Managing today’s supply chains is no cakewalk. From producing goods to distributing them, it’s an overtly complex process.
Depending on the product, the supply chain can stretch over thousands of stages, innumerable geographical locations including international sites, an array of accounts and statements, have multiple entities involved and take up many years. Transformation is therefore increasingly important.
Blockchain can reduce paperwork by a significant amount, thereby paving the way for greater automation. A number of surveys have been conducted, revealing that up to 10% of all freight invoices comprise erroneous data, causing unnecessary clashes as well as other process inadequacies in the logistics industry.
This is where blockchain comes in and shows its flair. Rather than endeavoring to achieve a lengthy paper trail, the technology brings forth an automated procedure amassing information in a tamper-evident digital set-up. And this can be extended to services that currently entail an intermediate with business partners.
Blockchain can also be perfectly utilised to trail a product’s lifecycle, right from origin to store projection, irrespective of whether it changes hands between the manufacturer, wholesaler and consumer. When it can simplify and systematise each business transaction, it can also craft a more direct relationship among participants.
“According to our research, the global blockchain supply chain market is anticipated to grow at a considerable CAGR from 2018–2025”
And it doesn’t end there. Blockchain also forms greater connectivity between two supply networks. Nowadays, there is a considerable amount of stuck value in logistics, largely emanating from the disjointed and viable nature of the industry. According to a recent study, even in the US alone there are more than 500,000 individual trucking ventures. A more computerised, wirier and less erroneous flow of goods can also accelerate delivery as well, and blockchain can definitely make it happen.
Also boosting transparency in supply chains, initiatives are not only able to collect important data about the whereabouts of goods, they also make sure the information is properly stored in a blockchain-based system. From data around where the goods are produced and where they come from to how exactly they are taken care of, every bit of info is managed by this tech in the best way possible. The data is perpetual and easily shared, providing supply chain players with improved track-and-trace capabilities.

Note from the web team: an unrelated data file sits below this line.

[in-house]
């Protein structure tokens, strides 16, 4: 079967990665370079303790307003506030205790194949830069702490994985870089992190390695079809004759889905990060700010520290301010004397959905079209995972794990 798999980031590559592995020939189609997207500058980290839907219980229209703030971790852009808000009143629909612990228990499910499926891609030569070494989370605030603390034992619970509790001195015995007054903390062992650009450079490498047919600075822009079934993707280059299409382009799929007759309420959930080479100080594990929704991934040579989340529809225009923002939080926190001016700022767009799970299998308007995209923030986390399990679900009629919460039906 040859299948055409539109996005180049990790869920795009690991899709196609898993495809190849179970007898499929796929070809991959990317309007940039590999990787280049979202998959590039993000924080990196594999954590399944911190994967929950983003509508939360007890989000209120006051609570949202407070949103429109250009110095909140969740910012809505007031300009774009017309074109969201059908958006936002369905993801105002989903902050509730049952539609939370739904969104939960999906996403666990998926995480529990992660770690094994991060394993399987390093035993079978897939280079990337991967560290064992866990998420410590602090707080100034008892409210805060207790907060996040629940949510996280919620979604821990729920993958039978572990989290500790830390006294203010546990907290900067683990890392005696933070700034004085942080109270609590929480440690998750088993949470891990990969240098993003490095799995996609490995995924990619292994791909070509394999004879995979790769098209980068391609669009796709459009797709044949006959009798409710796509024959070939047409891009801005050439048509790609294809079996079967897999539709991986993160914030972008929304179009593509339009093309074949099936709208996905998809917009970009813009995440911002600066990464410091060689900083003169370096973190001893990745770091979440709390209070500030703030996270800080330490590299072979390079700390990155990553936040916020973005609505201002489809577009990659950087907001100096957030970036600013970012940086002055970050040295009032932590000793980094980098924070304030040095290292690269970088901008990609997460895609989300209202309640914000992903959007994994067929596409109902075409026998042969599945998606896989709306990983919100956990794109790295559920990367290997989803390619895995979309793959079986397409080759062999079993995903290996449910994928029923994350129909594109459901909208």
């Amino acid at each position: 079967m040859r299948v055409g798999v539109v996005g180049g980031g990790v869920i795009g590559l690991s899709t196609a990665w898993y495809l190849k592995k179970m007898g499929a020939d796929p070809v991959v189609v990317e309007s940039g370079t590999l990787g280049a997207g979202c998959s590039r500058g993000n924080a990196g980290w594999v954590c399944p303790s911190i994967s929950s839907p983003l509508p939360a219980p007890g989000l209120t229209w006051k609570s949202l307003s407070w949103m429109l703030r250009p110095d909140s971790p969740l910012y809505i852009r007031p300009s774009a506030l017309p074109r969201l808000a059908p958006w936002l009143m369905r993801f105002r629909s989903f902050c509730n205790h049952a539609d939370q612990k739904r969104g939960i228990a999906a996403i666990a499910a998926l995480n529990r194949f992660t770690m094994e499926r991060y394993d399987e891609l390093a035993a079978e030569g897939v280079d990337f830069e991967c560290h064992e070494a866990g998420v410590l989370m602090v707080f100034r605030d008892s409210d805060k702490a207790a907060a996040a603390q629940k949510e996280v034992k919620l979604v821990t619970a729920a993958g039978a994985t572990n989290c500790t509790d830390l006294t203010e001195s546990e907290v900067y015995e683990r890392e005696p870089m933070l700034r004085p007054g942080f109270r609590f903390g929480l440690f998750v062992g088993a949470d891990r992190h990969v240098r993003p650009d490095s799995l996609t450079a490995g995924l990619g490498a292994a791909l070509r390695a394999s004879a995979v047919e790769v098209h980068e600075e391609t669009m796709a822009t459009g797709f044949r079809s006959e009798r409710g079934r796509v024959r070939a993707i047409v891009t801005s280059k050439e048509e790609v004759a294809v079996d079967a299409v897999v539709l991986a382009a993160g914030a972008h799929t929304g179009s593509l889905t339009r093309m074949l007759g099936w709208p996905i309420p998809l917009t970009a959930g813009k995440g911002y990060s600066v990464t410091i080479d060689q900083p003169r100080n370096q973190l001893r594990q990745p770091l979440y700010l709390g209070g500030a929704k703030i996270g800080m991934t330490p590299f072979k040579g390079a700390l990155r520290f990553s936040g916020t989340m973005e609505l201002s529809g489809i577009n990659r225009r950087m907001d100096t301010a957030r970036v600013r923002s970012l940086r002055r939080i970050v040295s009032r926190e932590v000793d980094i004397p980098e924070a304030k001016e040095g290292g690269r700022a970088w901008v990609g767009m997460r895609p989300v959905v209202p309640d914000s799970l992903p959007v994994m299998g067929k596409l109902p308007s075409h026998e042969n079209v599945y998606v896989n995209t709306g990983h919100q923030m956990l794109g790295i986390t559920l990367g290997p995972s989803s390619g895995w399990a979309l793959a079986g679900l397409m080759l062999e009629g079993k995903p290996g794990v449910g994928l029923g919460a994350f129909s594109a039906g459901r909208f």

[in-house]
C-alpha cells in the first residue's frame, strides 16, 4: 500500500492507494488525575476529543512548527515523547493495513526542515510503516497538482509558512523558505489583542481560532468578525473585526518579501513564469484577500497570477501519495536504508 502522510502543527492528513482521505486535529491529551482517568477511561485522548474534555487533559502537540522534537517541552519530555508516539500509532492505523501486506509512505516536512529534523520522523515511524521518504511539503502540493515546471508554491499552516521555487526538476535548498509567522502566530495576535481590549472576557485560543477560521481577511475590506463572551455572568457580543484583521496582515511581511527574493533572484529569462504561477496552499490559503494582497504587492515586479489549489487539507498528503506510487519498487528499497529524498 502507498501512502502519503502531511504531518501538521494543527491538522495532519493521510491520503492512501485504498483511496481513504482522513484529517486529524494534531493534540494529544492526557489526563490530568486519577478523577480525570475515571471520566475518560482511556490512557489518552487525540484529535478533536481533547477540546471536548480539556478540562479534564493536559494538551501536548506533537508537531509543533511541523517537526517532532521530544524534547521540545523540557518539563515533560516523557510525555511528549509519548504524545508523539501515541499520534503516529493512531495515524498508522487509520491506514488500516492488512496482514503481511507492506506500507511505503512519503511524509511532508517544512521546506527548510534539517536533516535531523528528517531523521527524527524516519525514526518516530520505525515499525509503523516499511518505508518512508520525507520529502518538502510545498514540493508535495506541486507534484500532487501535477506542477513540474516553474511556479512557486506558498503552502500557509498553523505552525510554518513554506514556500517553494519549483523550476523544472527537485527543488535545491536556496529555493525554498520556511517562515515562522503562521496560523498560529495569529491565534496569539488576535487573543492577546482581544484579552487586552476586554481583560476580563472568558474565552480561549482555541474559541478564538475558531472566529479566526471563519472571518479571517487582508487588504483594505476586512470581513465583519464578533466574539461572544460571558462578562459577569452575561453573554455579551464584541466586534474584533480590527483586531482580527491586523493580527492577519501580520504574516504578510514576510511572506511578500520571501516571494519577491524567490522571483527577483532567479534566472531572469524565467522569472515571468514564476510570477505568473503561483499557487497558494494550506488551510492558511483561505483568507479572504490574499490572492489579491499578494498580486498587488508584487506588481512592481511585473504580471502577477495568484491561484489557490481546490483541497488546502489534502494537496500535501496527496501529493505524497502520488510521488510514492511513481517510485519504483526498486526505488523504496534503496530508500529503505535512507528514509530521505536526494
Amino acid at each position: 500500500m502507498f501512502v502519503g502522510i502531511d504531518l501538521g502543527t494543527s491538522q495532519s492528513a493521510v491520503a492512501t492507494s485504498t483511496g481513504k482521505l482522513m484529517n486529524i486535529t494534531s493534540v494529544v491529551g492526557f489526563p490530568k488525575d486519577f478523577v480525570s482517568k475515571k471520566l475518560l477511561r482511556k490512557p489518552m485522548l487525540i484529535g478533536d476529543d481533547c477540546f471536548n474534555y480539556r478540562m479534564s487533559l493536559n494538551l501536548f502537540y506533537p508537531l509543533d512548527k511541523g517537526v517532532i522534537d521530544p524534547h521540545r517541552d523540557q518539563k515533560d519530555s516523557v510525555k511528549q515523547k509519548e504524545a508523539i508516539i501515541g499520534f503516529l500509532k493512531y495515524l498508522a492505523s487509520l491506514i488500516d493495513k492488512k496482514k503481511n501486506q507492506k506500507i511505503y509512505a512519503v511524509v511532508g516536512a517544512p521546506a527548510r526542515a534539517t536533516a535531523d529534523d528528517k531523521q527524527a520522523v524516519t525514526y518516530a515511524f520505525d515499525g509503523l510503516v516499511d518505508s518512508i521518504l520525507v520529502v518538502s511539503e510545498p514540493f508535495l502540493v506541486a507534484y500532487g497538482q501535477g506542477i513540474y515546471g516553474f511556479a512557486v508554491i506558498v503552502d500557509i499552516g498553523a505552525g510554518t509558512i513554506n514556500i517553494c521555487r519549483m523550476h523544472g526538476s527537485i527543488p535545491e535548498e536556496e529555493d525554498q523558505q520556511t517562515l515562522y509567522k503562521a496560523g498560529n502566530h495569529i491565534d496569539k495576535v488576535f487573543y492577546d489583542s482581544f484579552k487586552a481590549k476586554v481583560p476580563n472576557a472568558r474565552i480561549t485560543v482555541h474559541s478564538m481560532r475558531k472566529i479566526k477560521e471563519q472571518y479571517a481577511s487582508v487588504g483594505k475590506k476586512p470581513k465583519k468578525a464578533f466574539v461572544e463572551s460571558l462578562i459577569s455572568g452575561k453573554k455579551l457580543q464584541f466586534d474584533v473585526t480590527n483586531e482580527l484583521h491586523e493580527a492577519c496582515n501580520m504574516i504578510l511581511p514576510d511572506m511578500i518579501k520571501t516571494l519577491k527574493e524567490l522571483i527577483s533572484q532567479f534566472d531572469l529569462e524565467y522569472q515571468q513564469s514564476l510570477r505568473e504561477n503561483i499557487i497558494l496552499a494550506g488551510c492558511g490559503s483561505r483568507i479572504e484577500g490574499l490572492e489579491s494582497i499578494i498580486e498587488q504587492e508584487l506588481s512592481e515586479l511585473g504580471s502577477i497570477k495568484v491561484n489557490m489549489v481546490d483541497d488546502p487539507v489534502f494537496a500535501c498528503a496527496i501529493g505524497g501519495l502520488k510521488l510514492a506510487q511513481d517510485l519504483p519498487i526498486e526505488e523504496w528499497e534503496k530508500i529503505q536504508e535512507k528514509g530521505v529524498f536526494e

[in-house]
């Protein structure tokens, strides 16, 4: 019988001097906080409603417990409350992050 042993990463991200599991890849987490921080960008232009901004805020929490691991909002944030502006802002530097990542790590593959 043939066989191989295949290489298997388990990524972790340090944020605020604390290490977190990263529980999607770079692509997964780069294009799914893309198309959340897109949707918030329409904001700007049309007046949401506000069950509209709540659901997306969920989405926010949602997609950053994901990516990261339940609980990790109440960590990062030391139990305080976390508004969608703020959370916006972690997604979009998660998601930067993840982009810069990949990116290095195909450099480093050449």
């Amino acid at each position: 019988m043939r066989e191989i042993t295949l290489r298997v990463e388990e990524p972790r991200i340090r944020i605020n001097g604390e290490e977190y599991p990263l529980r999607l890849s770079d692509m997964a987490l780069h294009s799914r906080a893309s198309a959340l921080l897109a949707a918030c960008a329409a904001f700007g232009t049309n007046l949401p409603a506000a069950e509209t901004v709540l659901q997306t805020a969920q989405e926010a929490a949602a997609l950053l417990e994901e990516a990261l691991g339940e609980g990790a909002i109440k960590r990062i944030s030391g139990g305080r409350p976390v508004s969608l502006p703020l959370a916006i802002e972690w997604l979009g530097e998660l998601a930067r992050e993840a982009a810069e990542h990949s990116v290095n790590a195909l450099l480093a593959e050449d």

Acting as an open ledger, blockchain makes sure that every transaction on the network is perfectly verified and made accessible for all the members or entrants involved in the network to check and validate. Hence, blockchain wipes out the need to hand over information between business ventures through any communication media. Unifying and integrating the information within organisations, it also ensures translucency at all levels of supply chain management.
According to Allied Market Research, the global blockchain supply chain market is anticipated to grow at a considerable CAGR from 2018–2025. A rise in the need for transparency, expansion of the e-commerce industry and an increase in demand for improved security of supply chain transactions are fuelling this growth.
On the other hand, a limited awareness of the technology and lack of a skilled workforce are expected to restrain growth to some extent. However, this is countered by blockchain’s ability to harmonise all transactions and data across the supply chain network, paving the way for lucrative opportunities in the industry.